Robert responded, “Nobody works for me for free.” Instead, he gave me a test. He needed some interviews transcribed. He would pay me to do them and then, if I did a good job, there might be more opportunities.
As I have developed into my own career, I see now how lucky I got both times. The lesson to take from my experiences was not, “offer to work for free.” On the contrary. The lesson is: Find somewhere and something where you can add value. Not generally, but specifically.
If you ask most entrepreneurs, they will tell you how overloaded they are. Why don’t they hire someone to help? Because hiring someone is itself a burden. The looking, the interviewing, the assigning, the training—these responsibilities often cost more than leaving the tasks undone. Letting a stranger into your organization—especially a smaller organization—is stressful. It risks not only not panning out, but potentially disrupting the flow you already have.
When someone says, I’ll do anything, what they’re often unwittingly telling their dream employer is You’ll have to teach me everything. That’s why they don’t get the shot they so desperately want. They’ve made it seem like too big of a gamble.
For the same reason that investors are actually suspicious when companies too willingly offer up equity, or that seasoned consultants see a red flag when a client dangles “a percentage of the potential profits” as their form of payment, most employers don’t want free work. Because it costs more than you think. Conversely, when Sheryl Sandberg got raked over the coals for putting up a free internship for the Lean In Foundation, she wasn’t trying to save $9 an hour—I can assure you of that. She was willingly offering to absorb the cost of bringing someone on and training them. But, again, most of us aren’t running charities.
So that’s the paradoxical position that applicants looking to break into an industry face. They want to be given a shot, but don’t quite understand what they’re asking for. They haven’t bothered to actually put themselves in the position of the person they are looking to work for and thought: “Where can I contribute?” “What’s a way I can showcase my skills that imposes the least?”
This is how Bill Belichick got his job working for the Baltimore Colts, for example. He offered to watch and break down film for the team and volunteered to do it for free. He didn’t say: Give me an office. Give me a couple players to work with. He didn’t say, let me travel with the team. He picked a niche—a niche that didn’t interfere with anyone else’s job and even better, it was a niche where his contributions could be very easily evaluated. (Was he finding things that helped the coaches do their job? Yes or No?)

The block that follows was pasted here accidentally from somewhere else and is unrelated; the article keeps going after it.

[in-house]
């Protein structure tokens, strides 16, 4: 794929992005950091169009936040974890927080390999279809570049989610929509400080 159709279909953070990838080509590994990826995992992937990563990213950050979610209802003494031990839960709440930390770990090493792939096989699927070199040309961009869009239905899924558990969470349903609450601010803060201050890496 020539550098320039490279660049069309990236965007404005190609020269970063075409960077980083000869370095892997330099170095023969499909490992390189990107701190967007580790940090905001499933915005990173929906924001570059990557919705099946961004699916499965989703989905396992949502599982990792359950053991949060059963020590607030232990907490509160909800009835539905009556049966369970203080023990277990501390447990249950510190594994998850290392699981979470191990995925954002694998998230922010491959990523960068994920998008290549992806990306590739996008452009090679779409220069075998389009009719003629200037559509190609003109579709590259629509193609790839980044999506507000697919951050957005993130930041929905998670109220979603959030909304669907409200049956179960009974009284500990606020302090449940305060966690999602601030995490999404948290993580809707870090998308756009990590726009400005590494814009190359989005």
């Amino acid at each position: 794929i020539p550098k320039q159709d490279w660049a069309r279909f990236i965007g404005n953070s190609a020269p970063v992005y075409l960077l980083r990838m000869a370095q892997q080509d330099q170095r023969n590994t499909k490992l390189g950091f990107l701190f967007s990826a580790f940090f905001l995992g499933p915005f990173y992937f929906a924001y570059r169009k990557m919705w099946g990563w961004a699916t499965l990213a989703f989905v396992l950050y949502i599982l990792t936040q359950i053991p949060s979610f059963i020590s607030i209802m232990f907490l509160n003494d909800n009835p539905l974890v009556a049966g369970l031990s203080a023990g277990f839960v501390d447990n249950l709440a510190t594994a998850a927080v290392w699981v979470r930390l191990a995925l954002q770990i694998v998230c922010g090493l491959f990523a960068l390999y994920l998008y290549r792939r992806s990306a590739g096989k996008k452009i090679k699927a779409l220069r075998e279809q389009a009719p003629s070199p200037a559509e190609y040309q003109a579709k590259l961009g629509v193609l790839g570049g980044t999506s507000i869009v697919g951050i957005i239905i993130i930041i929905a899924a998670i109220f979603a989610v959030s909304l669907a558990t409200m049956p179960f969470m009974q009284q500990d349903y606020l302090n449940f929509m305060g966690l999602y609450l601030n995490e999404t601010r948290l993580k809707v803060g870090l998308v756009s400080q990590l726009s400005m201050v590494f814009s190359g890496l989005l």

In retrospect, this is what was flawed in my offer to Robert Greene. A research assistant is a tough job which requires an incredible amount of upfront explanation from the author. The last thing he wanted to do was onboard me and then find out I sucked. But transcriptions? That was easy. For $100 or so, he was able to see what I was made of. I, in turn, was able to learn a lot about the project by osmosis—stuff he not only later didn’t have to explain to me, but in showing that I could learn by osmosis, I was again, proving myself.
When you understand that this is the position that the people you want to work for are in, it’s much easier for you to figure out how to approach them. Let’s say you want to work for a writer and you notice that their posts have typos in them—send a friendly email pointing them out whenever you find them. If you know video editing and see that someone is beginning to experiment with video, volunteer your services. If you want an in with a busy executive, offer to create a morning read of news and analysis for them. If you want to connect with someone running an influential podcast, you can regularly send a list of suggested guests and explaining why they are a great fit for the show—it is an easy way to see if you are operating on the same wavelength as the other person. If you wanted to be a coach or a consultant, find videos of them online and come up with feedback or tips you could send over that prove that you know what you’re talking about—and then ask if they have anything else you could look at.
It’s like a date. Nobody wants to commit to a three day road trip at a start of a relationship—what if it’s horrible? How will you get away? But coffee? A dinner? These things have plenty of exit opportunities. Plus, you were going to drink coffee and eat anyway!
So instead of looking to just get hired, the key is to find something to do that’s small, finite and quantifiable. It’s also important to understand that coming up with this is your job—that is, if you want the job.
Is that unfair? No. You’re the one soliciting a job. If you’re going to knock door to door as a salesman, you better have a good pitch. You better understand that optics are everything. You better learn that imposing is the fastest way to turn someone off.
Willing to work for free to prove yourself is a great little distinction. But it’s worthless by itself.
Now, what if one had skills, had come up with the perfect arrangement and was willing to work for free?
Well, try it. (But please, not with me. I’m staffed up!)